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First Offer Not Your First Choice?

First Offer Not Your First Choice?

When to Take It -- And When to Walk Away

When you're unemployed, unhappily employed or eager to change careers, jumping at the first offer you get -- even if it isn't quite what you want -- can be tempting. So should you?

While an offer can give you a sense of security, that feeling can quickly vanish if the position just isn't right for you and you find yourself looking for another job quickly. Besides giving the impression that you're a job-hopper, a poor career decision like this can also undermine your self-confidence and derail your career progress.

That's why you should think deeply about whether you should accept that first offer or hold out for something better. This guide will help you through the decision-making process.

Weigh the Options

Before deciding, follow these four steps to get a clearer picture of your situation:

  1. Examine Your Motivations: Why are you changing jobs or careers? Define what you're moving away from and/or moving toward. Clarify what you want more of and less of in your career. 
  2. Define Your Target Job: What characteristics must it have? Which ones would it be merely nice to have? How will your life be different if you have this kind of job? How important is that difference to you? 
  3. Weigh the Offer Against Your Criteria and Situation: How does the offer stack up to what you've defined as important? How much financial pressure are you under to accept it? How realistic is your goal? Have you done or are you doing the right things to achieve it? 
  4. Analyze the Opportunity on Its Own Merits: Do you want to work for the organization? Can you succeed in the job? Do the team and company culture seem like a good fit?

Take the Offer?

The above questions can help you assess your situation, but there's no magic formula to arriving at a decision. However, I can offer some solid recommendations.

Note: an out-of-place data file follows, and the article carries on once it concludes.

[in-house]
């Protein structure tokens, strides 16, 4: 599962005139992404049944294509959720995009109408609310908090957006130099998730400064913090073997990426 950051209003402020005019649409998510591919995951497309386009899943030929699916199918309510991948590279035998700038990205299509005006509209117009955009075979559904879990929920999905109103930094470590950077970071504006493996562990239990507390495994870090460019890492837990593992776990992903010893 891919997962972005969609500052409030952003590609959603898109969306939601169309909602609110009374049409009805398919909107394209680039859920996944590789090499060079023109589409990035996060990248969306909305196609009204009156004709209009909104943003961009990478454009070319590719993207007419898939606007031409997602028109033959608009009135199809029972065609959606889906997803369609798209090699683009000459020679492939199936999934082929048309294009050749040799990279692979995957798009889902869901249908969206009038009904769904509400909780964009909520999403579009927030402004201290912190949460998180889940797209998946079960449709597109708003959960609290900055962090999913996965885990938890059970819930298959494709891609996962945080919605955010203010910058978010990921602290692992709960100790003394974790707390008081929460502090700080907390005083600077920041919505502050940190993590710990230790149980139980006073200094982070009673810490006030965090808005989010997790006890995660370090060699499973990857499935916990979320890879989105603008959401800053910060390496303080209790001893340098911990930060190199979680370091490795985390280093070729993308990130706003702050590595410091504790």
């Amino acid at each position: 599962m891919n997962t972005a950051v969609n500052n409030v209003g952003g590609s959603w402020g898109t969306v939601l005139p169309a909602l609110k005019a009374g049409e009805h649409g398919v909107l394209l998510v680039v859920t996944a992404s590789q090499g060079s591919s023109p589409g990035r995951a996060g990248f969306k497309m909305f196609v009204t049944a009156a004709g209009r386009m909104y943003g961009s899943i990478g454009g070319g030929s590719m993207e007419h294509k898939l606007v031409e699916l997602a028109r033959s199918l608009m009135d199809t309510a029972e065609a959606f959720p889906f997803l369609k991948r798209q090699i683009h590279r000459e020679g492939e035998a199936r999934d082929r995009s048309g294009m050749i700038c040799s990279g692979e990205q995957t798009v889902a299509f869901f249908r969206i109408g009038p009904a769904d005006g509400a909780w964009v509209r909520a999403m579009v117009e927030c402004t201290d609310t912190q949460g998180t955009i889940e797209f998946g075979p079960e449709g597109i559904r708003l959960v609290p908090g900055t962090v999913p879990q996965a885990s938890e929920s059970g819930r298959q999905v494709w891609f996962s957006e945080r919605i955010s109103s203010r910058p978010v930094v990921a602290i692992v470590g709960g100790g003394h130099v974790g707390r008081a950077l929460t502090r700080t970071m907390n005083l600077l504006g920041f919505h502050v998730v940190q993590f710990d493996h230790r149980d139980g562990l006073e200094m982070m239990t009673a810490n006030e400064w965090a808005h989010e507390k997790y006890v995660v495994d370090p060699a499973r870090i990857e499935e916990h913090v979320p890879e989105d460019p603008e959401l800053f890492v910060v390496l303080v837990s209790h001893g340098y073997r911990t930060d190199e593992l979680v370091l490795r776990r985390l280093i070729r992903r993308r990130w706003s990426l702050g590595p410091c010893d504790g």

Consider taking the offer when:

  • Family and/or financial circumstances require it, and you see few immediate alternatives. 
  • You suspect you haven't invested enough bold, substantial action in your job search. 
  • You can get something out of the experience, and the offer gives you more than you currently have and/or moves you closer to your goals. 
  • You're confident you can succeed, and the opportunity is in a promising new field or company, or it puts you in the orbit of well-connected people.

Consider rejecting the offer when:

  • You have the financial means to hang on a little longer. 
  • You're confident in your job search plan and can honestly say it's just a matter of time before you land your target job. 
  • The offer requires you to do a job or work in an environment that could potentially take a toll on you emotionally, physically or financially. 
  • You sense a bad fit with the job, the people or your values. If you ignore this feeling, you drastically increase the likelihood that you'll be unhappy and looking for work again soon.

Still a Toss-Up?

Even after going through this analysis, you may wind up with no clear-cut answer. If that's the case, look first for any deal breakers or potential wins. Is there some aspect of the job you won't be able to live with for long, such as working in an environment that causes physical and/or emotional stress or performing tasks you dread? Is there something about the job too good to pass up, like working for a rising company?

You can ask others for insight, but ultimately, listen to your gut. While there still may be no absolute right answer, whatever you decide, move forward purposefully, accepting the bad with the good.

Working with my clients, I define a successful career transition as getting closer to what's right for you. If the opportunity moves you closer to your goals and values, then accepting it won't be a bad move. But before making such an important decision, take the time to honestly evaluate that first offer and how it fits with your career plan.

[Ian Christie founded to help individuals build bold, fulfilling careers and help organizations attract, develop and retain talent. A career coach, consultant, three-time entrepreneur, former senior director at Monster and former retained executive search consultant, Ian is an expert in the fields of careers and recruitment. He believes that career management is a central theme to both personal and organizational effectiveness. offers career services to companies and individuals as well as free career resources.]

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